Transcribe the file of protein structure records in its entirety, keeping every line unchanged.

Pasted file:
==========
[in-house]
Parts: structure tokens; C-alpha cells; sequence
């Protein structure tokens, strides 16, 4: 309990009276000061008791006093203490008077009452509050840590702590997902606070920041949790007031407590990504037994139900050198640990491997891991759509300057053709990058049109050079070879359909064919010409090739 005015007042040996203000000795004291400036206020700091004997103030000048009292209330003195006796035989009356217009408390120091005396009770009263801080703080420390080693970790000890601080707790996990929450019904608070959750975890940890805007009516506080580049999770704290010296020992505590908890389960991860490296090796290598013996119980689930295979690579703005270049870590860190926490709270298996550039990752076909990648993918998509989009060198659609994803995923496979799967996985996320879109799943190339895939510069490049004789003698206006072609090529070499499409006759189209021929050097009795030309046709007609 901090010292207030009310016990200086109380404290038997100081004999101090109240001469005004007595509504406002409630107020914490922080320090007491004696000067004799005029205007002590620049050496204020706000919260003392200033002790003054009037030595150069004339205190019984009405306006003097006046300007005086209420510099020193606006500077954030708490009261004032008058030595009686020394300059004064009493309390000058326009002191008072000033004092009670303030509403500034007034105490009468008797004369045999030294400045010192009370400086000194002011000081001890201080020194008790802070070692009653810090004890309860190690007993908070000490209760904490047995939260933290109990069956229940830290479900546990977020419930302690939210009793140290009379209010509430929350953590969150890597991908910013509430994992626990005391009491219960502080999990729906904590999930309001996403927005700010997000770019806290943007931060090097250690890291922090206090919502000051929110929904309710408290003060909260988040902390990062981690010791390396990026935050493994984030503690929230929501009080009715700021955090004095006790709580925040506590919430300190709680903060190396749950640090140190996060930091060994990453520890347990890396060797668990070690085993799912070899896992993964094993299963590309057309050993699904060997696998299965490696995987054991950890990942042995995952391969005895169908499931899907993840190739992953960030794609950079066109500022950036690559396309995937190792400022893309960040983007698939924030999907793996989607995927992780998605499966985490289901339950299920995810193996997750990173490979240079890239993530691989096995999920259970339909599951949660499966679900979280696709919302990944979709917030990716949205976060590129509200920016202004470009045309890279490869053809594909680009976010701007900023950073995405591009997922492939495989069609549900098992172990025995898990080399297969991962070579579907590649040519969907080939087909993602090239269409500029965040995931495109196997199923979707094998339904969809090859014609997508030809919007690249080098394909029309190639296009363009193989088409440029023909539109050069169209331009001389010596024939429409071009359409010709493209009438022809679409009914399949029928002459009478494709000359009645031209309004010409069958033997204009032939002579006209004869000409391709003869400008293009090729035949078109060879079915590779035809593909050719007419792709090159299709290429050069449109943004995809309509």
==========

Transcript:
[in-house]
Parts: structure tokens; C-alpha cells; sequence
């Protein structure tokens, strides 16, 4: 309990009276000061008791006093203490008077009452509050840590702590997902606070920041949790007031407590990504037994139900050198640990491997891991759509300057053709990058049109050079070879359909064919010409090739 005015007042040996203000000795004291400036206020700091004997103030000048009292209330003195006796035989009356217009408390120091005396009770009263801080703080420390080693970790000890601080707790996990929450019904608070959750975890940890805007009516506080580049999770704290010296020992505590908890389960991860490296090796290598013996119980689930295979690579703005270049870590860190926490709270298996550039990752076909990648993918998509989009060198659609994803995923496979799967996985996320879109799943190339895939510069490049004789003698206006072609090529070499499409006759189209021929050097009795030309046709007609 901090010292207030009310016990200086109380404290038997100081004999101090109240001469005004007595509504406002409630107020914490922080320090007491004696000067004799005029205007002590620049050496204020706000919260003392200033002790003054009037030595150069004339205190019984009405306006003097006046300007005086209420510099020193606006500077954030708490009261004032008058030595009686020394300059004064009493309390000058326009002191008072000033004092009670303030509403500034007034105490009468008797004369045999030294400045010192009370400086000194002011000081001890201080020194008790802070070692009653810090004890309860190690007993908070000490209760904490047995939260933290109990069956229940830290479900546990977020419930302690939210009793140290009379209010509430929350953590969150890597991908910013509430994992626990005391009491219960502080999990729906904590999930309001996403927005700010997000770019806290943007931060090097250690890291922090206090919502000051929110929904309710408290003060909260988040902390990062981690010791390396990026935050493994984030503690929230929501009080009715700021955090004095006790709580925040506590919430300190709680903060190396749950640090140190996060930091060994990453520890347990890396060797668990070690085993799912070899896992993964094993299963590309057309050993699904060997696998299965490696995987054991950890990942042995995952391969005895169908499931899907993840190739992953960030794609950079066109500022950036690559396309995937190792400022893309960040983007698939924030999907793996989607995927992780998605499966985490289901339950299920995810193996997750990173490979240079890239993530691989096995999920259970339909599951949660499966679900979280696709919302990944979709917030990716949205976060590129509200920016202004470009045309890279490869053809594909680009976010701007900023950073995405591009997922492939495989069609549900098992172990025995898990080399297969991962070579579907590649040519969907080939087909993602090239269409500029965040995931495109196997199923979707094998339904969809090859014609997508030809919007690249080098394909029309190639296009363009193989088409440029023909539109050069169209331009001389010596024939429409071009359409010709493209009438022809679409009914399949029928002459009478494709000359009645031209309004010409069958033997204009032939002579006209004869000409391709003869400008293009090729035949078109060879079915590779035809593909050719007419792709090159299709290429050069449109943004995809309509």